And since we are family, we inevitably make mistakes.  In fact in verse 21 Joseph is told that the mission of his child will be to save us from our mistakes.  It is truly gospel (good news) that God’s plan can allow for our mistakes.  From this reading we can assume that best thing Judah did was marry well, it was Tamar that carried on the faith, defended the lineage and contributed to the development of the man who would be called on to raise the Christ child.  King David, whose name you would think would be mentioned to add glory to the lineage of Joseph, Matthew throws shade on by recording that his child Solomon was born not from Bathsheba, but Uriah’s Wife, recollecting not only David’s most shameful mistake, but of all of David’s accomplishments, this is the one that matters, and it is tainted with sin.

This is our legacy, these are the generations of man.  But the mystery of God is that throughout the 28 generations of Israel, a composite sketch is being developed leading up to the first generation of God since the creation.  At long last Emmanuel has come, for the first time since man walked in the garden, we are not alone.  Each person in this lineage through faith, in spite their imperfection has contributed to the Christ story through which we all are saved.

And so, the final point, when we walk by faith, sometimes doing what is good is not the same as doing what is right.  Sometimes choosing to do right instead of what you have a right to do is where we find grace.  It is grace that Joseph extends to Mary who is found pregnant.  It is a good thing that he has in mind to divorce her quietly, not to make a spectacle out of her, but it isn’t righteous.  If we hold righteous to mean that embodies what is right, then only God is righteous.  What is right is what is in step with following and obeying the Father, and the Father has a different plan, one that intends to do exactly the opposite, to make a spectacle of Mary and her baby such as the world has never seen.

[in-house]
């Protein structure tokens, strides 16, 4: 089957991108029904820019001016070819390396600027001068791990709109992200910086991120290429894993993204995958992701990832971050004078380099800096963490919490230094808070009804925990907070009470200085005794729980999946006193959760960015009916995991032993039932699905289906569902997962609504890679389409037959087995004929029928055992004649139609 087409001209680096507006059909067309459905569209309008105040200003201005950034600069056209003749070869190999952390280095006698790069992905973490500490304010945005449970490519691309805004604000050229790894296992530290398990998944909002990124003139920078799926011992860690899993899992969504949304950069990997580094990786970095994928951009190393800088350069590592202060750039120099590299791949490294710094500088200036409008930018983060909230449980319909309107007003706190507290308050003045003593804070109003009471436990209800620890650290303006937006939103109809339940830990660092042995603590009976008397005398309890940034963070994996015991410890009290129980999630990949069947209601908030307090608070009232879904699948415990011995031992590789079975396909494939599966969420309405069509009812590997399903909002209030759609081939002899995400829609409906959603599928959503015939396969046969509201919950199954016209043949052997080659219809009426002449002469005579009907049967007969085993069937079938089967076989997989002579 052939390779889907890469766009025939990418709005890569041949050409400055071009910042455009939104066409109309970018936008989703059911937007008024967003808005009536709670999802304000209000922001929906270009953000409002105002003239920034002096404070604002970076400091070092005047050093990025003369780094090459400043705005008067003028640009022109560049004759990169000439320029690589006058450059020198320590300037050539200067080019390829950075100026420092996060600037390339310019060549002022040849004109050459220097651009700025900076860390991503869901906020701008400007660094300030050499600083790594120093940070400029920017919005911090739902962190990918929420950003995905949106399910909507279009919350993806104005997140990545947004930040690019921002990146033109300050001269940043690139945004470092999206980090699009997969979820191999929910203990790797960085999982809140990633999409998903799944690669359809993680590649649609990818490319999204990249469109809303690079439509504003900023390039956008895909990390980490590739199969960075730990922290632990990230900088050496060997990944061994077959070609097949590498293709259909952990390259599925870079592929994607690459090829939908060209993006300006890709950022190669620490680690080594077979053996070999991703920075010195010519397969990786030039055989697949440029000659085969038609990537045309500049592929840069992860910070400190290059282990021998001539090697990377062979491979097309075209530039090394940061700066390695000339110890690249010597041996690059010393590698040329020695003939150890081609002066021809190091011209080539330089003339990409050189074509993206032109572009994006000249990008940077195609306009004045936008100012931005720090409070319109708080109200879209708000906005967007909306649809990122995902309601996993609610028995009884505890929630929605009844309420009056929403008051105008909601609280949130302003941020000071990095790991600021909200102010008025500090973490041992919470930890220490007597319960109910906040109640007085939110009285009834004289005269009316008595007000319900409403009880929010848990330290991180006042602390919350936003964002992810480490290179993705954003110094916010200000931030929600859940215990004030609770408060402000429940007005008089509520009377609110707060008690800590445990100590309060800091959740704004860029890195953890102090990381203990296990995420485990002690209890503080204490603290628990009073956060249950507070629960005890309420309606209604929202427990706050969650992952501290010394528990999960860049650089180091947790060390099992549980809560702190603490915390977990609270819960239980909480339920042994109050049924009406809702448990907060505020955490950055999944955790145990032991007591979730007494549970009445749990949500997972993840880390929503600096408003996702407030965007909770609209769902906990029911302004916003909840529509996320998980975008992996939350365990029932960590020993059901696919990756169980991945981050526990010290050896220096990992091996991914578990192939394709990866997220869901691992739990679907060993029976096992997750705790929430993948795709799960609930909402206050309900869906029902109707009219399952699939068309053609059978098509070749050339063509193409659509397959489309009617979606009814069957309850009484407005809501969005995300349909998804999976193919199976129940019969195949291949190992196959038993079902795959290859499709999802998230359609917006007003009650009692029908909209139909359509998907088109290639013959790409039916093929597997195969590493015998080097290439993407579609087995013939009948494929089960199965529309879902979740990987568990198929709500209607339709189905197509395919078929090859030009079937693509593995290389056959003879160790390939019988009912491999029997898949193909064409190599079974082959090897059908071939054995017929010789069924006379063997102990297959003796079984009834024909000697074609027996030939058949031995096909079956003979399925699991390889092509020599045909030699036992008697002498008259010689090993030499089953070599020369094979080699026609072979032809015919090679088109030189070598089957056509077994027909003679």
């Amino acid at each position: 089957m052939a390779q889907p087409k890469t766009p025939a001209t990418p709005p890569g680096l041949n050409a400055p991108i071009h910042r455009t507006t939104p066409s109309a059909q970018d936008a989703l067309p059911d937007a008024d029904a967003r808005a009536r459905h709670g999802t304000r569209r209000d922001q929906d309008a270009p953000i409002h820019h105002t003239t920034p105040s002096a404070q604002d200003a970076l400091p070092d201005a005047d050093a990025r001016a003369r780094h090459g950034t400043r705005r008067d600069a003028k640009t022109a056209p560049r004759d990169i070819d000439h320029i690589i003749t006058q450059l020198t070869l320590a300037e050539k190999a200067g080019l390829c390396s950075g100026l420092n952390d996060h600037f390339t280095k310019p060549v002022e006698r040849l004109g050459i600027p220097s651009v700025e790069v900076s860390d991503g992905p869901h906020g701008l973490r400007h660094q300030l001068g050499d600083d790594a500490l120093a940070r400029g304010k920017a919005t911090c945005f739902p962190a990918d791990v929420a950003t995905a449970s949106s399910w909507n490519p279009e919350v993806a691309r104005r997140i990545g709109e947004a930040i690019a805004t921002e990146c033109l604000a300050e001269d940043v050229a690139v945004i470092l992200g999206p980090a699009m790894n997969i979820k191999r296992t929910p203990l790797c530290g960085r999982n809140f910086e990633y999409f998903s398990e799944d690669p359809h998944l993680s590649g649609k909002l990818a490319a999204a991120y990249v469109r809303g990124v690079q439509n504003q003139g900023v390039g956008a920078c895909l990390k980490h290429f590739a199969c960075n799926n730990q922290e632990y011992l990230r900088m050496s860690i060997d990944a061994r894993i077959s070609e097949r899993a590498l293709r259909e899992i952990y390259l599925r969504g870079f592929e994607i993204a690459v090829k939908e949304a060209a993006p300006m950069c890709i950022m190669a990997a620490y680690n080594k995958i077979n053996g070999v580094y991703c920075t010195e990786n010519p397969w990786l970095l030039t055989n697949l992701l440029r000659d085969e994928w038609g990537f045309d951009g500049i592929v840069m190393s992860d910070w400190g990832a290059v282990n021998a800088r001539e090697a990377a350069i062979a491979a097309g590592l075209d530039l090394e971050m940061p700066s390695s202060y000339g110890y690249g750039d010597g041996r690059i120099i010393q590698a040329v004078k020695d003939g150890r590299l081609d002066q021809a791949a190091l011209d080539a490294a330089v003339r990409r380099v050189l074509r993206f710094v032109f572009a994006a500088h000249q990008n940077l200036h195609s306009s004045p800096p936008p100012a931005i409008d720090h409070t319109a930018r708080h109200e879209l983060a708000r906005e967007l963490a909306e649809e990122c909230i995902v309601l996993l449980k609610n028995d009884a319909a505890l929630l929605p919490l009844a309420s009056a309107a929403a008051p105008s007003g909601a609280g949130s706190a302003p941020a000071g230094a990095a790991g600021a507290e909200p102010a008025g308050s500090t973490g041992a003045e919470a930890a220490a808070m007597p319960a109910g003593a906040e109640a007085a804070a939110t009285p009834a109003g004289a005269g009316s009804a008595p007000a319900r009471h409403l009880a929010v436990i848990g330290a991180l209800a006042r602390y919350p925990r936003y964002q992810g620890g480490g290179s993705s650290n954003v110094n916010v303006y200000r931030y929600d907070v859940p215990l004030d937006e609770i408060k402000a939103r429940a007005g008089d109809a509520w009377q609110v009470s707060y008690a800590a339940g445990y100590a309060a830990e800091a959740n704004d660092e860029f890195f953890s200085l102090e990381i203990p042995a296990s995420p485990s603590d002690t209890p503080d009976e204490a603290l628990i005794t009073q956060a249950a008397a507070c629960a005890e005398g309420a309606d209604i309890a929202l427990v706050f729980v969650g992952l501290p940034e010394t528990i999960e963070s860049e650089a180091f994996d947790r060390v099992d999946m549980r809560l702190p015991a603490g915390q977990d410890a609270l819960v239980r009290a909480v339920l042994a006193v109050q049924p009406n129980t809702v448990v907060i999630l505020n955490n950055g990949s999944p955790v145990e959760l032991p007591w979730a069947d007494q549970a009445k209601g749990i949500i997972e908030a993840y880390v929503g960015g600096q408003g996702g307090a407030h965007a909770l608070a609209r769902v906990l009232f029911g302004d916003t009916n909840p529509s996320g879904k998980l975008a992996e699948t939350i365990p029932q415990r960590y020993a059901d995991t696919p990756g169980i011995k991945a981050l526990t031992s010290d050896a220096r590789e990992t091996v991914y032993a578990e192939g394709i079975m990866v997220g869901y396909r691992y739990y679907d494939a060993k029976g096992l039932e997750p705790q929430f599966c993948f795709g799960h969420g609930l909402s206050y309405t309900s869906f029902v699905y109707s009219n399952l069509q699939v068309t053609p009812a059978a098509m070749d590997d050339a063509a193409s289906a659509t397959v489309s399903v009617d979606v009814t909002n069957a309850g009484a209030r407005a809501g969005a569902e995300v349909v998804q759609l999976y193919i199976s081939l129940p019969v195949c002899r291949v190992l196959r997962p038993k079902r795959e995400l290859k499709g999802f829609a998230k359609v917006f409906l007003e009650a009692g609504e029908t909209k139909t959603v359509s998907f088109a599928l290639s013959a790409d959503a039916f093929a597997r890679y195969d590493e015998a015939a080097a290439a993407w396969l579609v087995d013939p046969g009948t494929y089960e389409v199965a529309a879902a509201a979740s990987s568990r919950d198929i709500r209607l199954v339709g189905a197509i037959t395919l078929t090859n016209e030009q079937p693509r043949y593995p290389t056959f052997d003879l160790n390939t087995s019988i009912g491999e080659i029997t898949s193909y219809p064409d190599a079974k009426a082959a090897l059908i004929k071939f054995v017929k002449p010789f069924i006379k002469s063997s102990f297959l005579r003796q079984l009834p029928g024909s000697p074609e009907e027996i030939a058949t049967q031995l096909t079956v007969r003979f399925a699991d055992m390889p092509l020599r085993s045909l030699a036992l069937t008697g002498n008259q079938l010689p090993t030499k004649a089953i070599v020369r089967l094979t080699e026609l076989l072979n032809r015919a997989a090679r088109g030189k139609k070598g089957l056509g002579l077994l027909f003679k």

It is a gift from a lineage of faith that affords Joseph the righteousness he needs to be in a place spiritually to obey God when called upon to forgive Mary and take on the responsibility of caring for and raising Jesus.  It is no mistake that the church chooses Advent to begin the year.  This was the context for His birth and this is how we begin as well, with new birth, where God is still calling us to acts of faith, to extend grace, to love and to carry out our part of his eternal plan.